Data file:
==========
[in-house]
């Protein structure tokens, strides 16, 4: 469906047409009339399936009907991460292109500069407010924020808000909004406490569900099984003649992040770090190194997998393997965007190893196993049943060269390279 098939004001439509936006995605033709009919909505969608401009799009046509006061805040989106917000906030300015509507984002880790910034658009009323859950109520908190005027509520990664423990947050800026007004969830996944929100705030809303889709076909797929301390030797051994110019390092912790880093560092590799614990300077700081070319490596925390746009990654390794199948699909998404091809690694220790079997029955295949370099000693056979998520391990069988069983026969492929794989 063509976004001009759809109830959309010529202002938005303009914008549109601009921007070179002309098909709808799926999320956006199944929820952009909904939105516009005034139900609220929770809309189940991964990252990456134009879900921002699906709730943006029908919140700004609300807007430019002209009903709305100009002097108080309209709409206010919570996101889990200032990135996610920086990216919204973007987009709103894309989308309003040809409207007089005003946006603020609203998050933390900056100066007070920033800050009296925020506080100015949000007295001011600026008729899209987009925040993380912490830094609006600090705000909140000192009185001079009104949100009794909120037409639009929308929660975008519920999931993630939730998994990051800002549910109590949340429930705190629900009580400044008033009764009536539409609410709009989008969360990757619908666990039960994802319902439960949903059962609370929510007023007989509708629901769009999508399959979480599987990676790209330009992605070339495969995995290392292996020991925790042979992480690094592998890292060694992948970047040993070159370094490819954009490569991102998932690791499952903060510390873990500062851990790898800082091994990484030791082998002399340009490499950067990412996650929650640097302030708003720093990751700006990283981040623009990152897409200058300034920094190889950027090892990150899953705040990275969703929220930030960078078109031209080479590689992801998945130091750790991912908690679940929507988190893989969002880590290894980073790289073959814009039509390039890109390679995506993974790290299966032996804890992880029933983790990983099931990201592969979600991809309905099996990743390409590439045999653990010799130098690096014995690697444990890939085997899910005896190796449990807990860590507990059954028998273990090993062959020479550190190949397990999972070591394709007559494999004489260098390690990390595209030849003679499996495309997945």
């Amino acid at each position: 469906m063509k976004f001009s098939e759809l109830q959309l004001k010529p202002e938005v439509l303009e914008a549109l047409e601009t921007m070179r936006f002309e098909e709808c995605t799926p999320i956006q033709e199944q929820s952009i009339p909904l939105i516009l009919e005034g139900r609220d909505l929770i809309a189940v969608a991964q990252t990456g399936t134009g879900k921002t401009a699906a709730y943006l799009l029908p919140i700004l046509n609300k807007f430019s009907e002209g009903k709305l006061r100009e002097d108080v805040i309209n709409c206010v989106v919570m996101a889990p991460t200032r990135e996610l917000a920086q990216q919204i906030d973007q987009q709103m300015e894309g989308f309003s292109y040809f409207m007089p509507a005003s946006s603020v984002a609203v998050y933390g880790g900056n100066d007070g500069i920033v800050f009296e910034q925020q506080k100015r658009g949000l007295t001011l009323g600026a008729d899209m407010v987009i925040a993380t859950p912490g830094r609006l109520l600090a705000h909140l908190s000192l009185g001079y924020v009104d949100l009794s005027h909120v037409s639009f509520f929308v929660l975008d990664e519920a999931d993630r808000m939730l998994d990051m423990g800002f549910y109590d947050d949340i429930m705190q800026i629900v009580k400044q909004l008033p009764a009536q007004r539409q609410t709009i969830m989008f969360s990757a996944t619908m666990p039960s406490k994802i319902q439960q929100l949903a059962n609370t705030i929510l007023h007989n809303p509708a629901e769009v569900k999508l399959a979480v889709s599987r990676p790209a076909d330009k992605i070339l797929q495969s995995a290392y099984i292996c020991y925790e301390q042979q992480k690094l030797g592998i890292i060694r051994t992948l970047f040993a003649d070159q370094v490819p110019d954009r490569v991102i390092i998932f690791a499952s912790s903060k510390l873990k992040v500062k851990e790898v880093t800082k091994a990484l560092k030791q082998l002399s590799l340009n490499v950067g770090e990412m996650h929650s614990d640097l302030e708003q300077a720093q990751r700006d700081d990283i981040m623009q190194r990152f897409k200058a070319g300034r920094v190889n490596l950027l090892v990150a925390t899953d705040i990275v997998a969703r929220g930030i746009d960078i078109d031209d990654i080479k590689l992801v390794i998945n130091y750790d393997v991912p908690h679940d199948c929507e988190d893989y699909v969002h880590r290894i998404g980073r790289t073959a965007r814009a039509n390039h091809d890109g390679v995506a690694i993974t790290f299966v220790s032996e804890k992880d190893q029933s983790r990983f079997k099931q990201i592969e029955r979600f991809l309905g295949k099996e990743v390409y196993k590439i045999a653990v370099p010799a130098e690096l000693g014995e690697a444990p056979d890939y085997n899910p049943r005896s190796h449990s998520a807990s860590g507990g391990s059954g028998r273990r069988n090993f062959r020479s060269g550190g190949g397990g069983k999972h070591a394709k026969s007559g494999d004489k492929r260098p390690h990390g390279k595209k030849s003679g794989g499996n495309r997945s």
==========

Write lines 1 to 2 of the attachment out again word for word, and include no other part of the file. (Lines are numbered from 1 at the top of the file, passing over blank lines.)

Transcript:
[in-house]
């Protein structure tokens, strides 16, 4: 469906047409009339399936009907991460292109500069407010924020808000909004406490569900099984003649992040770090190194997998393997965007190893196993049943060269390279 098939004001439509936006995605033709009919909505969608401009799009046509006061805040989106917000906030300015509507984002880790910034658009009323859950109520908190005027509520990664423990947050800026007004969830996944929100705030809303889709076909797929301390030797051994110019390092912790880093560092590799614990300077700081070319490596925390746009990654390794199948699909998404091809690694220790079997029955295949370099000693056979998520391990069988069983026969492929794989 063509976004001009759809109830959309010529202002938005303009914008549109601009921007070179002309098909709808799926999320956006199944929820952009909904939105516009005034139900609220929770809309189940991964990252990456134009879900921002699906709730943006029908919140700004609300807007430019002209009903709305100009002097108080309209709409206010919570996101889990200032990135996610920086990216919204973007987009709103894309989308309003040809409207007089005003946006603020609203998050933390900056100066007070920033800050009296925020506080100015949000007295001011600026008729899209987009925040993380912490830094609006600090705000909140000192009185001079009104949100009794909120037409639009929308929660975008519920999931993630939730998994990051800002549910109590949340429930705190629900009580400044008033009764009536539409609410709009989008969360990757619908666990039960994802319902439960949903059962609370929510007023007989509708629901769009999508399959979480599987990676790209330009992605070339495969995995290392292996020991925790042979992480690094592998890292060694992948970047040993070159370094490819954009490569991102998932690791499952903060510390873990500062851990790898800082091994990484030791082998002399340009490499950067990412996650929650640097302030708003720093990751700006990283981040623009990152897409200058300034920094190889950027090892990150899953705040990275969703929220930030960078078109031209080479590689992801998945130091750790991912908690679940929507988190893989969002880590290894980073790289073959814009039509390039890109390679995506993974790290299966032996804890992880029933983790990983099931990201592969979600991809309905099996990743390409590439045999653990010799130098690096014995690697444990890939085997899910005896190796449990807990860590507990059954028998273990090993062959020479550190190949397990999972070591394709007559494999004489260098390690990390595209030849003679499996495309997945």